When we reflect on the Scriptures today, especially the Gospel lesson, it will not be very helpful for us unless we remind ourselves of the context in which this Gospel lesson, this parable, is told by Jesus.
Remember last week, Jesus had been challenged by the chief priests, the Pharisees, the leaders, "By what authority are you doing these things?" They were talking about the things Jesus had done. First of all there was that event that we all recall so clearly where he goes into the Temple and finds the buying and selling going on, the cheating of the people and the corruption, and he overturns the tables of the buyers and sellers, driving them out.
He cries out, "You have made the House of God a den of thieves." That upset the chief priests and Pharisees, as you can imagine.
They were also upset because Jesus had continued to teach in the Temple area, teaching his message of love and his message for the need for reform, his message of reaching out as he did, not only in word but in action, to the rejected, the prostitutes and sinners that we were told about in last week's Gospel.
In that context, Jesus tells the second parable, but now, when he tells about the vineyard, the chief priests, the scribes, the Pharisees, and the religious leaders would have remembered immediately the beautiful song that we heard in our first lesson today, proclaimed by the Prophet Isaiah.
"Let me sing for my beloved the love song of my beloved about his vineyard. My beloved had a vineyard on a fertile hillside." Isaiah describes how carefully the owner of that vineyard took care of it. He dug it up, cleared the stone, and planted the choicest vines, but then the vineyard produced nothing but rotten fruit.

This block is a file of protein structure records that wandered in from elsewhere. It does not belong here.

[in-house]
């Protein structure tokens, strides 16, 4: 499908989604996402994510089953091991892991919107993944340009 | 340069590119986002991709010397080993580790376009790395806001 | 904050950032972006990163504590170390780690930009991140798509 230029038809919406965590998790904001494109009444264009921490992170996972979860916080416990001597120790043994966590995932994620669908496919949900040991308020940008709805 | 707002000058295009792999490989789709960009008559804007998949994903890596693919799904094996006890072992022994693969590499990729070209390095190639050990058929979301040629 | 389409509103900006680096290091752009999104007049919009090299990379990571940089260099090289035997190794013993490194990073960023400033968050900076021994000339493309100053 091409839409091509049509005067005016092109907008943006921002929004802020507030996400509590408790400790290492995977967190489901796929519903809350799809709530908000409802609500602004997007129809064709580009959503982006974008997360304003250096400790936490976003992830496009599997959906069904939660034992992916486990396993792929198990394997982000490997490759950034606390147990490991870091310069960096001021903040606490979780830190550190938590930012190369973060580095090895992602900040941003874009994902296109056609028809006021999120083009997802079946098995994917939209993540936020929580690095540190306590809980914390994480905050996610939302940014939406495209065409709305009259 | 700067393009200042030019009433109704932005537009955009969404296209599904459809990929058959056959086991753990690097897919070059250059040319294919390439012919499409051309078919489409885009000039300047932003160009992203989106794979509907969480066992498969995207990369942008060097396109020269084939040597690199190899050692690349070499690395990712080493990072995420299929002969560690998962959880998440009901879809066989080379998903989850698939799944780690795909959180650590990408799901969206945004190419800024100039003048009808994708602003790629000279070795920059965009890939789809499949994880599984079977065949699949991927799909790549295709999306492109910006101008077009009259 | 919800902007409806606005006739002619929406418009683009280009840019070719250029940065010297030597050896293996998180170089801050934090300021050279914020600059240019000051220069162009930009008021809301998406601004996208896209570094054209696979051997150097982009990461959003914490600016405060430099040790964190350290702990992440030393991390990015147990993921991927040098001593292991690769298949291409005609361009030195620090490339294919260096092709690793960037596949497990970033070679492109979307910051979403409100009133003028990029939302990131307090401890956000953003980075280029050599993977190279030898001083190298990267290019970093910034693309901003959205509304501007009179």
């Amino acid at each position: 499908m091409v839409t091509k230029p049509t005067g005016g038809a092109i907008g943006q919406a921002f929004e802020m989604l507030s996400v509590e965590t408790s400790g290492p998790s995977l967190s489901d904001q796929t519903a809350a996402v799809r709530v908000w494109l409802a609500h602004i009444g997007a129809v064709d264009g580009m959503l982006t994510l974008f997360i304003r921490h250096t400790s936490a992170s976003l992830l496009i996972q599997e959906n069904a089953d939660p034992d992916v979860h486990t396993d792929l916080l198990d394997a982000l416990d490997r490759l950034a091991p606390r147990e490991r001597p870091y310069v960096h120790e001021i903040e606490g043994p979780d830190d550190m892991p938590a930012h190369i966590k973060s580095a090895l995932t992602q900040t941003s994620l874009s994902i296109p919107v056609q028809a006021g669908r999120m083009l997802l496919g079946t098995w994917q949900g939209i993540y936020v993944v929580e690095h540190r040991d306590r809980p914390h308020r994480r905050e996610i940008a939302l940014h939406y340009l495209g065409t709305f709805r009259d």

The key part of that first lesson today about the song concerning the vineyard is at the end when Isaiah says, "The vineyard of Yahweh's solemn oath is the people of Israel." The people of Judah are God's pleasant vine.
God had looked for justice, but found bloodshed and violence.
He had looked for righteousness, but heard cries of distress.
The poor were being neglected.
The widowed, the orphaned, the stranger and the immigrant were not being treated with love and so that vineyard, God's people, were failing what God was asking of them.
Now, in the Gospel lesson, Jesus tells this parable and he wants those who hear, the scribes and the Pharisees, to realize. They do very quickly.
At the end of the parable, Jesus asks the question, "What will the owner of the vineyard do with the tenants when he comes?" They know. They say to him, "He will bring those evil men to an evil end and lease the vineyard to others who will pay in due time."
They recognize that Jesus is talking about them, the religious leaders who oppose Jesus. So the parable points to the necessity of new leadership. They recognize that very clearly. The leaders become hardened in their determination to get rid of Jesus, but they don't do it immediately because of the crowds of people around.
The point is very clear. They understand by that parable that new leadership is to come. Jesus is proclaiming a message that they do not want to hear. Over history, over the centuries, there have been changes of leadership in the Jewish community.
Those who had determined to follow Jesus, the community of disciples of Jesus which is Matthew's community to whom this message is being proclaimed, would also apply it to themselves and to the leadership in the church.
Obviously they did at that time, but this message is for us today also.
It's one that our church needs to hear if we're not producing the righteousness and the justice, making the Reign of God break forth in our world.
As we know, the mission that God has given to the community of disciples is to transform our world into as close an image of the Reign of God as possible.
It takes leadership to do this. So this message is proclaimed now to the Christian community, to our community.